- To improve our fundamental understanding of electrical conductivity produced in polymers by ion implantation
- To develop high technology devices based upon ion implanted conductive polymers
Conductive polymers are a new group of materials that are finding applications in all type of electronic devices. Prototypical flat displays, infrared sensors, strain gauges and memory devices have already been produced. Polymers were discovered to have semi-conductive properties late in the last century (I always wanted to say that), but it hasn't been until very recently that their usefulness are being explored fully. Conductive polymers are a group of polymers that, of course, conduct electricity. What we are studying, ion implanted polymers, is a subclass of conductive polymers.
Why Do We Need Electrically Conducting Polymers?
Polymers have advantages over traditional inorganic conductors and semi-conductors:
- easier to process
- cheaper and safer to fabricate
- more readily available
- better performance in some applications
Main Research Trends
Inherently Conductive Polymers
The main focus of current research into conductive polymers is geared towards
inherently conductive and semi-conductive species. The methods used to change their characteristics
are the careful control of their growth, and in melt and/or post melt doping.
Now knowing this, you may ask...
There are already conductive polymers out there, why investigate ion
Good question. With ion implantation, we can change key properties of many common, insulating polymers. These include changing electrical properties, increasing resistance to solvents, increasing itís adhesiveness, or changing basic elemental makeup. Ion implanted polymers can be a bridging technology between current device fabrication techniques and developing polymer technology.
Polymers Used in This Research
The aims of our research are to take inherently insulating polymers, change their electrical conductivity through ion implantation, and develop a model explaining how the implant parameters affect the conductivity mechanism (also known as the charge transport mechanism).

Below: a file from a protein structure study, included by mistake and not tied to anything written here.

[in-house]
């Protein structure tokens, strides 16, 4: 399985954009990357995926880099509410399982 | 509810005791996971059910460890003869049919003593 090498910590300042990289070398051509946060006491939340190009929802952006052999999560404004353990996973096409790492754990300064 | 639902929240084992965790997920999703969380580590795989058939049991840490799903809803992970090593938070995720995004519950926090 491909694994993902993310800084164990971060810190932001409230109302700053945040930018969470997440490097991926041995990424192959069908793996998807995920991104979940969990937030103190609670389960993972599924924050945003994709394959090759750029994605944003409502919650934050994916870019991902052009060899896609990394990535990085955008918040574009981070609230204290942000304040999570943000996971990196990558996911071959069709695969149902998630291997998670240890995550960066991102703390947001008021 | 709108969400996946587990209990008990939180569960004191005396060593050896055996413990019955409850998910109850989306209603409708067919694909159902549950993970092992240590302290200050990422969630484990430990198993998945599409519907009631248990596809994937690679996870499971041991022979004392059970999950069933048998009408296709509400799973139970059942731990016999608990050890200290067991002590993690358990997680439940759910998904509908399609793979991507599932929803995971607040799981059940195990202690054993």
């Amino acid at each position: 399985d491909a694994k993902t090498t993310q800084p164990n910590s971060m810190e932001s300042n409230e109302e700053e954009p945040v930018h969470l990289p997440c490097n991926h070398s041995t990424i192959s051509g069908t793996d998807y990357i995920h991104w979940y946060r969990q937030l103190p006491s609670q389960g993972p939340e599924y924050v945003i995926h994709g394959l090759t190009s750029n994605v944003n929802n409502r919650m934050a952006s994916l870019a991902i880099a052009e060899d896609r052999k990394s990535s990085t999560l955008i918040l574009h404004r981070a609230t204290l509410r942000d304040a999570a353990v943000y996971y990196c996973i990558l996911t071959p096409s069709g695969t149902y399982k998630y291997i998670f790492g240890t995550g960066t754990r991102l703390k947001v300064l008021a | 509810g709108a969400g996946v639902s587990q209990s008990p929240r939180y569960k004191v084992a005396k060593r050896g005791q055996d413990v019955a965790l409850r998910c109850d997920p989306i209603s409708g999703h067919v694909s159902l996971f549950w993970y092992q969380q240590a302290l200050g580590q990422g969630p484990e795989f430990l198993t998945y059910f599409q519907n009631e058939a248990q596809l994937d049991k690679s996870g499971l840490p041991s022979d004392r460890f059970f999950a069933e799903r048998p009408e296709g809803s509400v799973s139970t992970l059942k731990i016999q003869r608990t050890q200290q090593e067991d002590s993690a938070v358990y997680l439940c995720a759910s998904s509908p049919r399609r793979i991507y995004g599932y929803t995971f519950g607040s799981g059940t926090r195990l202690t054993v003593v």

The Implantation Process
Ion implantation occurs within a large instrument called, you guessed it, an ion implanter. During ion implantation, a beam of high energy ions are fired at a sample. These ions interact with the sample, changing its properties. Ion implanters are already widely used in the semi-conductor industry for implanting silicon.
Ion Implanter in Use at CASE
Upon collision of the ion with the sample there are several processes that can occur. One is the substitution of a sample atom with an implanted one. Another is the creation of a cascade damage region (a region where the order is changed). Sputtering of the surface can also occur (where the topmost layers are removed). Finally, if there is another material on top of the sample (i.e. surface contamination, oxide layer, etc.), then blending of the two materials occurs.
Modifying and Understanding Electrical Conductivity
There is no clear picture as to how ion implantation modifies electrical conductivity. We plan to establish the conditions necessary for tuning the electrical conductivity of common polymers, and, additionally, establish a mechanism for explaining the conductivity modifications. Many of the facilities required for this research are available at the University of Queensland (e.g. Centre for Microscopy and Microanalysis, Centre for Magnetic Resonance, Brisbane Surface Analysis Facility, etc.) and at the Missouri State University (e.g. Ion Implantation Laboratory, Materials Characterisation Laboratory, Molecular Beam Epitaxy Laboratory, etc.)
The ultimate goal of this research is to produce viable devices. In particular, we feel that ion implanted polymers could make a substantial contribution to the development of integrated soft electronics and by providing an inorganic/organic bridging technology. In addition, ion implanted polymers could find applications in: